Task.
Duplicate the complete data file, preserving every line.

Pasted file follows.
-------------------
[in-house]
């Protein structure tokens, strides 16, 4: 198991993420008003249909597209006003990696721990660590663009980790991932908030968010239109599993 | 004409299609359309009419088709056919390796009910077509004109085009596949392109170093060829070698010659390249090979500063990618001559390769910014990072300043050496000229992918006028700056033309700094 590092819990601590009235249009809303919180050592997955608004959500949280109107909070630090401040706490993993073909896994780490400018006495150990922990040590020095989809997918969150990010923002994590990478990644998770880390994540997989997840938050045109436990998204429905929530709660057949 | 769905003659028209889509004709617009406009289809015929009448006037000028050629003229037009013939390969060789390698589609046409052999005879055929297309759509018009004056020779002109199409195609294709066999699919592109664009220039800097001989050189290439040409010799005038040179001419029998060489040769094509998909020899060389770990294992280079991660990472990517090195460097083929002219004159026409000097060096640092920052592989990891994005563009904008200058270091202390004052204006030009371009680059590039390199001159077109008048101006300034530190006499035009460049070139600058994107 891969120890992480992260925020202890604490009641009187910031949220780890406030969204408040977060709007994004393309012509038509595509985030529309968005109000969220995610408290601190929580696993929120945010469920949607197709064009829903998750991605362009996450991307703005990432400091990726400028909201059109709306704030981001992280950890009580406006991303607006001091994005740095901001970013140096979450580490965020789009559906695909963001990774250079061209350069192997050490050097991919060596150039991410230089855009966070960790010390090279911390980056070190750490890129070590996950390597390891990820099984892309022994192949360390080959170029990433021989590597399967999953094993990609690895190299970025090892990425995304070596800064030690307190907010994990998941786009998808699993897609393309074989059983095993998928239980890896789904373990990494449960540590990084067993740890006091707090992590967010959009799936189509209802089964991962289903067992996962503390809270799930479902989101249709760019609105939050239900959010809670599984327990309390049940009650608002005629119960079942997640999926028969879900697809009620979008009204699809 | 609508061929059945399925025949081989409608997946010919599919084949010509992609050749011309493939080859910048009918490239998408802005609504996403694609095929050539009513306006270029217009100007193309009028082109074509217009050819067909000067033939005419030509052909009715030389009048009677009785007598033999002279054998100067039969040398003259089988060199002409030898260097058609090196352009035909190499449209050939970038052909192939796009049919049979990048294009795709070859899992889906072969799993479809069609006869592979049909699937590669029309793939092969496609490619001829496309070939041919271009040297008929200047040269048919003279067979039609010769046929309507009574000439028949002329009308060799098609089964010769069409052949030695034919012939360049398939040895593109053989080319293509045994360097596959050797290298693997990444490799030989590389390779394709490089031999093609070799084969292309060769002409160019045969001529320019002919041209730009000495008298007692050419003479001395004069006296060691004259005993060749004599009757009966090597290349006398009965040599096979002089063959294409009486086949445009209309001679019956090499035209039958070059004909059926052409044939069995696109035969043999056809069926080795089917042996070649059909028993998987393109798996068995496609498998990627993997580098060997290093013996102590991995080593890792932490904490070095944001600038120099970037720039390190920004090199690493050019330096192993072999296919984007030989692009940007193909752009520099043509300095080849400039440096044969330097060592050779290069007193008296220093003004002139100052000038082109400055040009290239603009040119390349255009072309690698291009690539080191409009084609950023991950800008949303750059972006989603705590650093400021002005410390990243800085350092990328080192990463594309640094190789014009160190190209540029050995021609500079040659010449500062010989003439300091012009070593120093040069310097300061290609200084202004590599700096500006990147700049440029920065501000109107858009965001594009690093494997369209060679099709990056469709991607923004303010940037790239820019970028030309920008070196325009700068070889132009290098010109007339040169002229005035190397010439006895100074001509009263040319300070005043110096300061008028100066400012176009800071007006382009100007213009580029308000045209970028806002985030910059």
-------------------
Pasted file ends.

[in-house]
């Protein structure tokens, strides 16, 4: 198991993420008003249909597209006003990696721990660590663009980790991932908030968010239109599993 | 004409299609359309009419088709056919390796009910077509004109085009596949392109170093060829070698010659390249090979500063990618001559390769910014990072300043050496000229992918006028700056033309700094 590092819990601590009235249009809303919180050592997955608004959500949280109107909070630090401040706490993993073909896994780490400018006495150990922990040590020095989809997918969150990010923002994590990478990644998770880390994540997989997840938050045109436990998204429905929530709660057949 | 769905003659028209889509004709617009406009289809015929009448006037000028050629003229037009013939390969060789390698589609046409052999005879055929297309759509018009004056020779002109199409195609294709066999699919592109664009220039800097001989050189290439040409010799005038040179001419029998060489040769094509998909020899060389770990294992280079991660990472990517090195460097083929002219004159026409000097060096640092920052592989990891994005563009904008200058270091202390004052204006030009371009680059590039390199001159077109008048101006300034530190006499035009460049070139600058994107 891969120890992480992260925020202890604490009641009187910031949220780890406030969204408040977060709007994004393309012509038509595509985030529309968005109000969220995610408290601190929580696993929120945010469920949607197709064009829903998750991605362009996450991307703005990432400091990726400028909201059109709306704030981001992280950890009580406006991303607006001091994005740095901001970013140096979450580490965020789009559906695909963001990774250079061209350069192997050490050097991919060596150039991410230089855009966070960790010390090279911390980056070190750490890129070590996950390597390891990820099984892309022994192949360390080959170029990433021989590597399967999953094993990609690895190299970025090892990425995304070596800064030690307190907010994990998941786009998808699993897609393309074989059983095993998928239980890896789904373990990494449960540590990084067993740890006091707090992590967010959009799936189509209802089964991962289903067992996962503390809270799930479902989101249709760019609105939050239900959010809670599984327990309390049940009650608002005629119960079942997640999926028969879900697809009620979008009204699809 | 609508061929059945399925025949081989409608997946010919599919084949010509992609050749011309493939080859910048009918490239998408802005609504996403694609095929050539009513306006270029217009100007193309009028082109074509217009050819067909000067033939005419030509052909009715030389009048009677009785007598033999002279054998100067039969040398003259089988060199002409030898260097058609090196352009035909190499449209050939970038052909192939796009049919049979990048294009795709070859899992889906072969799993479809069609006869592979049909699937590669029309793939092969496609490619001829496309070939041919271009040297008929200047040269048919003279067979039609010769046929309507009574000439028949002329009308060799098609089964010769069409052949030695034919012939360049398939040895593109053989080319293509045994360097596959050797290298693997990444490799030989590389390779394709490089031999093609070799084969292309060769002409160019045969001529320019002919041209730009000495008298007692050419003479001395004069006296060691004259005993060749004599009757009966090597290349006398009965040599096979002089063959294409009486086949445009209309001679019956090499035209039958070059004909059926052409044939069995696109035969043999056809069926080795089917042996070649059909028993998987393109798996068995496609498998990627993997580098060997290093013996102590991995080593890792932490904490070095944001600038120099970037720039390190920004090199690493050019330096192993072999296919984007030989692009940007193909752009520099043509300095080849400039440096044969330097060592050779290069007193008296220093003004002139100052000038082109400055040009290239603009040119390349255009072309690698291009690539080191409009084609950023991950800008949303750059972006989603705590650093400021002005410390990243800085350092990328080192990463594309640094190789014009160190190209540029050995021609500079040659010449500062010989003439300091012009070593120093040069310097300061290609200084202004590599700096500006990147700049440029920065501000109107858009965001594009690093494997369209060679099709990056469709991607923004303010940037790239820019970028030309920008070196325009700068070889132009290098010109007339040169002229005035190397010439006895100074001509009263040319300070005043110096300061008028100066400012176009800071007006382009100007213009580029308000045209970028806002985030910059």